That's the only inkling of the actual content of the plan, which, according to dvx basically aims at transferring some of the funding for healthcare from payroll taxes to income taxes. But you basicalyl have to know the information already to be able to find the nugget in that paragraph...
But there's still more ink on "costs" and "backlash".
Wolfgang Böhmer, the conservative state premier of Saxony-Anhalt and himself a doctor, said he had no idea "where the money would be coming from," adding that the income tax should not be raised any further.
Others criticize the size of the bureaucracy the government is creating. According to some proposals, the employers, the employees and the state will all pay their contributions into a giant fund out of which the health insurers will receive a flat fee for every patient.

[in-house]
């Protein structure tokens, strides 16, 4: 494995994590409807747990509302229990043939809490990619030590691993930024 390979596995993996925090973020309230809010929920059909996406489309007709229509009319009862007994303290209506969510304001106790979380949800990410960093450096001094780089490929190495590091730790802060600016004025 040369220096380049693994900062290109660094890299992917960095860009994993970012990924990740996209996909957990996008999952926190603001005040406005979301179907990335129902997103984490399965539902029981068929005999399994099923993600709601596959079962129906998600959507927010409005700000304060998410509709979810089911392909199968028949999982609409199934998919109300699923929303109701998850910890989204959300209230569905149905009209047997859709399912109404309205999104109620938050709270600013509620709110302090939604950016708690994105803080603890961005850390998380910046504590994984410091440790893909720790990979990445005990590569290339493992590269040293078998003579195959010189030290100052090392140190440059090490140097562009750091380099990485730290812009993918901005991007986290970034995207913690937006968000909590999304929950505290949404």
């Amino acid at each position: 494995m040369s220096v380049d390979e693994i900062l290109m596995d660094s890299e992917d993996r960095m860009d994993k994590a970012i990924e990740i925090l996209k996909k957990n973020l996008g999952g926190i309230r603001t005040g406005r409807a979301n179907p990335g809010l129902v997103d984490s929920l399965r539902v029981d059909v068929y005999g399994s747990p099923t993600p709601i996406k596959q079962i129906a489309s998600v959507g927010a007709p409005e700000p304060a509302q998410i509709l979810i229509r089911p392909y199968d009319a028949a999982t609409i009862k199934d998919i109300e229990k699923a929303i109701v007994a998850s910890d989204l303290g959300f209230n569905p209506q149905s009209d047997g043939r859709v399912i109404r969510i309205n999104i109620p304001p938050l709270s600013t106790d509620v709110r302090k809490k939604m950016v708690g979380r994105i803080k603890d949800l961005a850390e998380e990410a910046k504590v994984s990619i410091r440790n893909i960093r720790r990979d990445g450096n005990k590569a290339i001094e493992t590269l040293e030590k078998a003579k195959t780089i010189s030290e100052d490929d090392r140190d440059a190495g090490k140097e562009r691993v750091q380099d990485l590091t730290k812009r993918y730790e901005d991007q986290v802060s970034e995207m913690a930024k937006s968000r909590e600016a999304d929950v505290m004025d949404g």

Any insurer that cannot manage with the allotted sum will have to collect additional revenue from patients. Bartsch of Morgan Stanley said she was not optimistic that the reforms would lead to much more efficiency. "In terms of transparency, the reforms do not get to the heart of the matter," she said. "In any event, the reforms will be costly."
So, that was the finale, with more "bureaucracy", "cost" and anonymous criticism, and still no description of the plan. How fucked up is that?
What a sad, sad piece of journalism. And the media wonders why people are turning to blogs and away from them?
Hint to newspapers: there are other constituencies in our countries than businessmen and financial analysts. Some of these "citizens", "workers" or "consumers" are even interested in news at times, in accessible healthcare (and not just in tax cuts), and certainly not in mindless editorial pro-business diarrhea.